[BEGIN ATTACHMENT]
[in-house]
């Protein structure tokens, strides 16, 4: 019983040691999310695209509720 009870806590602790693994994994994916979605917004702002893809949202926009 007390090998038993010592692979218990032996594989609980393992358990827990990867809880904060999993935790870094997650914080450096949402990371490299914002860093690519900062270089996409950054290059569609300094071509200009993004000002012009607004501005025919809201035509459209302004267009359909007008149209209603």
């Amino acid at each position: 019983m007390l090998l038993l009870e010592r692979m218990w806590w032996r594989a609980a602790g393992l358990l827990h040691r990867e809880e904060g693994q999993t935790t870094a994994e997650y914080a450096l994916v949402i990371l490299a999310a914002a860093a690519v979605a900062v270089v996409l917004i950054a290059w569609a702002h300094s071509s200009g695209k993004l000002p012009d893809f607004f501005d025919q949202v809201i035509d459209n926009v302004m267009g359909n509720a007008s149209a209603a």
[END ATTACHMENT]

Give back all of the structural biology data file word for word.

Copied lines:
[in-house]
């Protein structure tokens, strides 16, 4: 019983040691999310695209509720 009870806590602790693994994994994916979605917004702002893809949202926009 007390090998038993010592692979218990032996594989609980393992358990827990990867809880904060999993935790870094997650914080450096949402990371490299914002860093690519900062270089996409950054290059569609300094071509200009993004000002012009607004501005025919809201035509459209302004267009359909007008149209209603």
């Amino acid at each position: 019983m007390l090998l038993l009870e010592r692979m218990w806590w032996r594989a609980a602790g393992l358990l827990h040691r990867e809880e904060g693994q999993t935790t870094a994994e997650y914080a450096l994916v949402i990371l490299a999310a914002a860093a690519v979605a900062v270089v996409l917004i950054a290059w569609a702002h300094s071509s200009g695209k993004l000002p012009d893809f607004f501005d025919q949202v809201i035509d459209n926009v302004m267009g359909n509720a007008s149209a209603a």